Return to Home Page

Episode 131: Tara King Era
Page 132 of 192

Previous PageUpNext PageSearch
Tara: "DOH!"
Mother: "You're not going to like this..."
Steed: "Eh? Could you repeat that?"

 More Views

• The GLG Report
• Visitor Reviews



French: "Ne m'oubliez pas"

German: "Auf Wiedersehen, Emma."

Italian: "Il non ti scordar di me"

Spanish: "No Me Olvides"



What's available?
Where to buy?


Steed becomes a traitor
Emma passes the torch to Tara*

Production completed: 19 January 1968
UK Premiere (London, Season 7): 25 September 1968
US Premiere (New York, Season 3): 20 March 1968

Selling Secrets (click to see category list)Agent Sean Mortimer learns of a traitor in The Organization, but by the time he reaches Steed and Emma, the amnesia-inducing drugs used on him take effect, and he can no longer remember his own name, let alone his urgent message. Just as Emma is making some headway coaxing information out of Mortimer, she, too, is hit with the drug. Meanwhile, Steed encounters trainee, ahem, number 69, A.K.A. Tara "Rah-boom-dee-ay" King, and thanks to her phone number tucked in his shoe, he has a tenuous link to reality when he at last is drugged as well, and Mother is forced to put him on the "suspect" list.


Sorry, but Tara King is just too dopey to be believable as a super-spy, and I find it difficult to accept that she makes the transition from ham-handed trainee to fully-fledged agent during the course of an hour. Plus I have less trouble with telepathic man-eating plants from outer space than with amnesia drugs that are conveniently selective in which memories they block and when. It's sad enough that Emma has to leave, but sadder that she does so in such a lackluster episode. Despite all of this, I always get choked up seeing her touching and tender farewell to a tearful Steed. "Always keep your bowler on in times of stress," she whispers, "and watch out for diabolical masterminds." Oh, it rips my heart out!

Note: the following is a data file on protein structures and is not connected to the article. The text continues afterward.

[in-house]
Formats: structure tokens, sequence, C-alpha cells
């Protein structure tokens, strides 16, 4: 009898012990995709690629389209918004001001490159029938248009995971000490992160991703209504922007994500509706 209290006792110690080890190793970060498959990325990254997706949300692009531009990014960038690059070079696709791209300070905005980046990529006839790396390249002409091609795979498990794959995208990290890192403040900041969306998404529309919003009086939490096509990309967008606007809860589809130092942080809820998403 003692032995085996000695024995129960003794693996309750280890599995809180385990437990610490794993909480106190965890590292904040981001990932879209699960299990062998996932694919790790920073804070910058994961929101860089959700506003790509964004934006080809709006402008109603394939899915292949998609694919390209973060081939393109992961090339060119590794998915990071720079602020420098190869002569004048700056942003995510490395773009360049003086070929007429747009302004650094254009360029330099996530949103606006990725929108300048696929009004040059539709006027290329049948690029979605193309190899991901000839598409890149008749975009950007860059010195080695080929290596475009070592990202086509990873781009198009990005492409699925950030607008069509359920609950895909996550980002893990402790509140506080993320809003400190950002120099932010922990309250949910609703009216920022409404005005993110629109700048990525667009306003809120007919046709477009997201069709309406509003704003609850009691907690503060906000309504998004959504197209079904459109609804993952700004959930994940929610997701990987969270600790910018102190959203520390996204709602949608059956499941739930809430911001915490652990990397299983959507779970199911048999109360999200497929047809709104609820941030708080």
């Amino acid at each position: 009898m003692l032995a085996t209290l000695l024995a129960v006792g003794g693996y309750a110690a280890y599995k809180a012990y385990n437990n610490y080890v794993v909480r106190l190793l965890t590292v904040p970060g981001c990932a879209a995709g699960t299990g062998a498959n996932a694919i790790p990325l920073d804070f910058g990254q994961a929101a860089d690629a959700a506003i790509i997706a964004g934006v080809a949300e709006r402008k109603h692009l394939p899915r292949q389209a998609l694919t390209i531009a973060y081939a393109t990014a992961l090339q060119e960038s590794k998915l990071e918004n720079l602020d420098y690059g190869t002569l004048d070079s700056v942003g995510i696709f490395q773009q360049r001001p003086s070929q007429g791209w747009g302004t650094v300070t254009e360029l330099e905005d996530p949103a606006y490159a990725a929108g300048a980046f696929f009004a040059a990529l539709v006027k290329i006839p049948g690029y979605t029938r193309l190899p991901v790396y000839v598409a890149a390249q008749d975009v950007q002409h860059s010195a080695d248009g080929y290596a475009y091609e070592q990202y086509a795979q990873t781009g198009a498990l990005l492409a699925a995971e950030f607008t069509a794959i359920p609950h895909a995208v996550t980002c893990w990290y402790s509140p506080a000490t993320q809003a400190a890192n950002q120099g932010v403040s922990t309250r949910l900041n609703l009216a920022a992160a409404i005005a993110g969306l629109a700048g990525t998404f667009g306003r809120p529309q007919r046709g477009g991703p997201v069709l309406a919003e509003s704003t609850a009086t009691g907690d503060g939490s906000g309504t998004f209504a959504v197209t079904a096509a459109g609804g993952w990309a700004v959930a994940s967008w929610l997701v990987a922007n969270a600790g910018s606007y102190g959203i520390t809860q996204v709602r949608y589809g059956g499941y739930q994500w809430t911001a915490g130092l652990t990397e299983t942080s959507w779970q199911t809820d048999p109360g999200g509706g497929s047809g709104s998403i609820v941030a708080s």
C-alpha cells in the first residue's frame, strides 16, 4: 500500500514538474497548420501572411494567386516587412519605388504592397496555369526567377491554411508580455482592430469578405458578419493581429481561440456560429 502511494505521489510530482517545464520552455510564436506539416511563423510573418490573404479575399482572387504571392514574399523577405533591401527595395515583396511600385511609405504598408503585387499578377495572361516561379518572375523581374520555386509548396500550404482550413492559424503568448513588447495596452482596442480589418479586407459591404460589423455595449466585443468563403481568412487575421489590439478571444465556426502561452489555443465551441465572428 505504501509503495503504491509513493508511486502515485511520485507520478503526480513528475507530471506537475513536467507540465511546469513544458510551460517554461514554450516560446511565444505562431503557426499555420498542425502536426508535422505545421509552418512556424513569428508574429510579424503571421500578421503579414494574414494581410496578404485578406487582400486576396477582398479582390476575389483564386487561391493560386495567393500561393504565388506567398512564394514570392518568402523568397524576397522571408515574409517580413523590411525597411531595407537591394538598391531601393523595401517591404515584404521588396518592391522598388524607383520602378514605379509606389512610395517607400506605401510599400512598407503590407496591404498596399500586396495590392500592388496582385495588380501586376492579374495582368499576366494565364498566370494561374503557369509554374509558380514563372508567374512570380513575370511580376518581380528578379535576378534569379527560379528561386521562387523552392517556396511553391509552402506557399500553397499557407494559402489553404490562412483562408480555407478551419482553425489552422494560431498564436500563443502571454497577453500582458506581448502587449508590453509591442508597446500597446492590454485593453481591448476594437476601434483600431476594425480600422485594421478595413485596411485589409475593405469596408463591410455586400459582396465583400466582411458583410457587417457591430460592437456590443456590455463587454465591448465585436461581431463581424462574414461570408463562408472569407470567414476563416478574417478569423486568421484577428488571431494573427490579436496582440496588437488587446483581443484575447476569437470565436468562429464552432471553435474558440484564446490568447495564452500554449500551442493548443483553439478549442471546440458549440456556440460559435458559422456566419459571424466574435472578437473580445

As bad as it is, "Knot" is probably a good deal better than the 90-minute "Invitation To A Killing" John Bryce had originally created to introduce Tara King, judging from the surviving bits recycled in "Have Guns - Will Haggle."


For many years it has been claimed that Patrick Macnee plays Peter Peel when he drives Emma off at the end. While this appears to be so in the close-up shots, Paul Weston, Stunt Coordinator and Second Unit Director, played Peter in the long shot as they drove away.

Having just recovered from drug-induced amnesia, Emma checks with Steed to make sure she's got things straight by whispering something in his ear, to which he responds, "I'm afraid so." What does she whisper to him?

Traditionally this episode has been included in Emma Peel color season listings, since it features Diana Rigg, but technically it is the third episode completed in the Tara King season, long after Linda Thorson was signed on.

Some controversy surrounds the production of this episode. Cornell, Day & Topping (The Avengers Dossier) claim it is an unfinished Emma Peel episode begun in September 1967 that was abandoned and later reworked in the eleventh hour by Brian Clemens after rejecting Bryce's material. Other sources, including Dave Rogers and Patrick Macnee, maintain it was written anew solely for the purpose of introducing Tara King. However, after having scrutinized the episode more than a few times, and knowing the shortcuts Clemens was renowned for taking, I could easily believe that portions of it had been filmed during the previous season and salvaged for a new version to save a few dollars.